Kile warned that proposals for more uranium mining and milling in the Pine Ridge Indian Reservation area would create conditions for more accidents like the hydrochloric acid spill at Crow Butte.

“This industry has groomed my hometown, encompassed it, and now look at it,” she said. “When you continue to support in-situ leach mining without being fully aware of what it’s doing to the soils and to the water, then it just seems like a slow suicide to me.”

Azarga Uranium Corp., formerly Powertech Uranium Corp., is seeking NRC licensing and EPA water rights to conduct in-situ leach (ISL) mining at the 10,580-acre site 50 miles west of the Pine Ridge Reservation in the Black Hills.

Azarga’s proposal is the first for in-situ leach mining in the state of South Dakota. The company, with most of its holdings in China, wants rights to 9,000 gallons per minute of the Madison and Inyan Kara aquifers.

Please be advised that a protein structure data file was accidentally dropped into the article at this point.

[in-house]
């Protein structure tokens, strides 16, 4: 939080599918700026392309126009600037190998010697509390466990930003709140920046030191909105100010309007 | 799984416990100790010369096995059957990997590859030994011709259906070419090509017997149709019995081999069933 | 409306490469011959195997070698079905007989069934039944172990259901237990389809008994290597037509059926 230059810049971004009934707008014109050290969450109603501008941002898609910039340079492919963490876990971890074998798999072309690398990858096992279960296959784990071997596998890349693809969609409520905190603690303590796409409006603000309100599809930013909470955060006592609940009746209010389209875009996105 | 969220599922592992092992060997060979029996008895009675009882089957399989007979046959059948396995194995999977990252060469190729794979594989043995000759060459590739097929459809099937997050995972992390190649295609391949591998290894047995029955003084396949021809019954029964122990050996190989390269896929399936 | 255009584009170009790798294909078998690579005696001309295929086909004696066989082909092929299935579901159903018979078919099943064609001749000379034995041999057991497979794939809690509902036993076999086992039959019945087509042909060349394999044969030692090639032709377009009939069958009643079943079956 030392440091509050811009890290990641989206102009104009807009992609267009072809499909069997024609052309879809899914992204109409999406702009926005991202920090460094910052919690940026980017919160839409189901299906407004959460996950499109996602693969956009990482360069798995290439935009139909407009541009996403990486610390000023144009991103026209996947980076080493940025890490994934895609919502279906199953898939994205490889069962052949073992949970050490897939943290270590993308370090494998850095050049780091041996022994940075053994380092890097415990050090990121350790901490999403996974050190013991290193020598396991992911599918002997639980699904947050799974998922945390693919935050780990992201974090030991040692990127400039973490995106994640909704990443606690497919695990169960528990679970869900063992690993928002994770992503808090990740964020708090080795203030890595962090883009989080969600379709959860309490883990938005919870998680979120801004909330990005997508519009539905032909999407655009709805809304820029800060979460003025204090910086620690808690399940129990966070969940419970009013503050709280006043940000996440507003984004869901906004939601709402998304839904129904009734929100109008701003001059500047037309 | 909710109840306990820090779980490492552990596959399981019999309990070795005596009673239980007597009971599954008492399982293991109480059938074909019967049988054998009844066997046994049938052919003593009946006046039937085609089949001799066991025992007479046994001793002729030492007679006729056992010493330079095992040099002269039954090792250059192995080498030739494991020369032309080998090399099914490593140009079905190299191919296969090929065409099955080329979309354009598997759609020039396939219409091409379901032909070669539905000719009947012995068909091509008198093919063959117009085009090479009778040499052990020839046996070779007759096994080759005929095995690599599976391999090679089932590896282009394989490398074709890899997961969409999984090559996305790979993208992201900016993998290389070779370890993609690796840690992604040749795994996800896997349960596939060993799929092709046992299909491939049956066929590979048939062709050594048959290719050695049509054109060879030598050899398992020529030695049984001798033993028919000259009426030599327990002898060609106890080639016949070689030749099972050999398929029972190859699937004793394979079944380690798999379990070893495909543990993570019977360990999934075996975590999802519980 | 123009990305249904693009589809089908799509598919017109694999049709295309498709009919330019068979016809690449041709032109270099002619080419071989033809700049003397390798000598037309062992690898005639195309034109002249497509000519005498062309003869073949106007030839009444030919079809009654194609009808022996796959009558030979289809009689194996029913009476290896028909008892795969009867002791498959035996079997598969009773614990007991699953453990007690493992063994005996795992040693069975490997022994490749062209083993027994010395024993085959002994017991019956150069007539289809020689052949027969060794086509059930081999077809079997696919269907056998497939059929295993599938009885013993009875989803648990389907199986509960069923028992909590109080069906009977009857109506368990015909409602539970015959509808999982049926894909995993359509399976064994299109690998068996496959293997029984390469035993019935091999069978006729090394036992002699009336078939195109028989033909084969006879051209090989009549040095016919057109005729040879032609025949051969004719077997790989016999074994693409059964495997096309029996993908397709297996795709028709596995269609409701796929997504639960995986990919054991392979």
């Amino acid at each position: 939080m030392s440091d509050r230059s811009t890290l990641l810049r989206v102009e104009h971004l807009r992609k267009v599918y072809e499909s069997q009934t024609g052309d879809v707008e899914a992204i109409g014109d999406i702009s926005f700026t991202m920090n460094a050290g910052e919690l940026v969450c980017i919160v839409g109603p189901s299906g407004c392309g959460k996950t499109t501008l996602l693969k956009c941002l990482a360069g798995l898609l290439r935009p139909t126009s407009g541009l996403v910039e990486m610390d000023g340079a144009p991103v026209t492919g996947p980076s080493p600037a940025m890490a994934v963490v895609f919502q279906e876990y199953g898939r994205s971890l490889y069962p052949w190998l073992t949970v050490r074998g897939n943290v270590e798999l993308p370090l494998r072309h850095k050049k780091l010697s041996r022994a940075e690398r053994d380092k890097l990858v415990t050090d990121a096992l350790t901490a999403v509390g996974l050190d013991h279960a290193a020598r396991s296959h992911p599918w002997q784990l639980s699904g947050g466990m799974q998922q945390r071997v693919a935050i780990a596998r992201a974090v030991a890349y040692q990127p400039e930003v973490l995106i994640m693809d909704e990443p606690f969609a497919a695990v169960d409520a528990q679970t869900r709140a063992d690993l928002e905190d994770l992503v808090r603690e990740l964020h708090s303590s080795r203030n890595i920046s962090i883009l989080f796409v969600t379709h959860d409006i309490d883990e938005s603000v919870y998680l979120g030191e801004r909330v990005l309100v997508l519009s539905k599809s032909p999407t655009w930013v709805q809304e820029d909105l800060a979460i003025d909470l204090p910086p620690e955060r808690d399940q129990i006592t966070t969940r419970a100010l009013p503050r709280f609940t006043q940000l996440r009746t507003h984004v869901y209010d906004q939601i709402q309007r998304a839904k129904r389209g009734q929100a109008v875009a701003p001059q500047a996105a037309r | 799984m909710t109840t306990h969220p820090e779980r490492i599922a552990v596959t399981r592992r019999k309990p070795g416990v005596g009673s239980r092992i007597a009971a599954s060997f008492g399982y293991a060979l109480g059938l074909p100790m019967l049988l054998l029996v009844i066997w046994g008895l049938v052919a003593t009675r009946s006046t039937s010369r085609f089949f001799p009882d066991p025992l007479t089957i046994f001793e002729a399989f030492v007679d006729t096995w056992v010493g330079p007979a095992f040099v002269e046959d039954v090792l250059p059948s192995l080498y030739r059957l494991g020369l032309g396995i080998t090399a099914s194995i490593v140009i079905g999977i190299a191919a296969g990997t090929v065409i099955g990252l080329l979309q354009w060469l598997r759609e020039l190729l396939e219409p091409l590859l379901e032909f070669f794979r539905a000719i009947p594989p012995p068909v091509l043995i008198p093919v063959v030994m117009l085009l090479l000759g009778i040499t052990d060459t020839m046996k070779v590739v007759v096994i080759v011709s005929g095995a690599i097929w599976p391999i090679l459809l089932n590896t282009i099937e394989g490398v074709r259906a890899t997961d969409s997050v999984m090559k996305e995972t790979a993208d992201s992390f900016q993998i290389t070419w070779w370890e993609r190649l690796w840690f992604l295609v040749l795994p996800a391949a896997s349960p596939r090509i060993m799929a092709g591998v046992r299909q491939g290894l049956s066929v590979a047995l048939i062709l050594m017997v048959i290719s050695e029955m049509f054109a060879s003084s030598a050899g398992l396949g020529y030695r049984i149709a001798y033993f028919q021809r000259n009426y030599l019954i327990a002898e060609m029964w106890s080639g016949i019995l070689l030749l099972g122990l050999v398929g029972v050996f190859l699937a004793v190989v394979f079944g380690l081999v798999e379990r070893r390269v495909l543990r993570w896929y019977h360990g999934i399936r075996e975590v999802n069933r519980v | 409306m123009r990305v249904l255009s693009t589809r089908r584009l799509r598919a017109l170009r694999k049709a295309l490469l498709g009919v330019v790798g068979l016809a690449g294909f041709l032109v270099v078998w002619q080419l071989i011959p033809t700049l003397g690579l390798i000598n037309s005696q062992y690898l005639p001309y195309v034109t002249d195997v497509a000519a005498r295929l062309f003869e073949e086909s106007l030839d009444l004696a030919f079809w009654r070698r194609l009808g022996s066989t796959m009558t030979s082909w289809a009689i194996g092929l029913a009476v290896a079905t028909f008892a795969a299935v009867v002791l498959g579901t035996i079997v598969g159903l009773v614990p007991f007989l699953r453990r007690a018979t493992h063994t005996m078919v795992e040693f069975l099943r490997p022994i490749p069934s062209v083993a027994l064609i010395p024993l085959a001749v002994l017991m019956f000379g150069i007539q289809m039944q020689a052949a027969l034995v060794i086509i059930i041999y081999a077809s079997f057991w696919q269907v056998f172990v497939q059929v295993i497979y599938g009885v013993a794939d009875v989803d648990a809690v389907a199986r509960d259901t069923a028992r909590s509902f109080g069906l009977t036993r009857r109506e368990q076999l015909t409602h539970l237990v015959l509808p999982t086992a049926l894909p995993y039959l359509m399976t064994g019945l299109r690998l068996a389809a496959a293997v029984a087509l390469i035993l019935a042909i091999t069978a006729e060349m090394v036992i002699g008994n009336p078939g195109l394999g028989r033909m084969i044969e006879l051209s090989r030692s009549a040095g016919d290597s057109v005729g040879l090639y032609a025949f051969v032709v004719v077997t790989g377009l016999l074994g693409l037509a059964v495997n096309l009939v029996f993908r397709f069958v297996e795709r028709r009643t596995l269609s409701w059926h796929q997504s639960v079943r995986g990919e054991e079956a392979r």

Caution should be exercised in the permitting, because Azarga is a foreign company, according to concert speaker Tatyana Novikova.

“Experience proves that the transnational uranium mining business is not environmentally responsible, and its deadly results are evident in water, soil and air contamination," Novikova said.

“Local citizens have to use all the opportunities available to prevent transnational mining business, because the consequences of uranium extraction could last the hundreds of years,” she said.

Dr. Lilias Jarding, founder of the Rapid City-based Clean Water Alliance and associate professor at Oglala Lakota College, will explain the ISL technique at the benefit concert, as well as opportunities for public participation in the permitting process. The EPA is slated to make rule changes to strengthen groundwater protections for ISL mining, since most of the pertinent standards for protection were developed considering only old-fashioned conventional open-pit and underground uranium mining.

“It is critical that everyone who is against this mine gets involved in the decision-making process. Your voice matters. Your time matters. Your money matters,” Jarding said in announcing the concert. “The water cannot speak for itself –– we must speak for the water."

The EPA is taking comments until April 27 on the proposed rule on groundwater protection standards for uranium in situ leach mining.

Renewable energy sources are an alternative to nuclear power, which fuels the demand for uranium mining, according to concert speaker Dr. Don Kelley.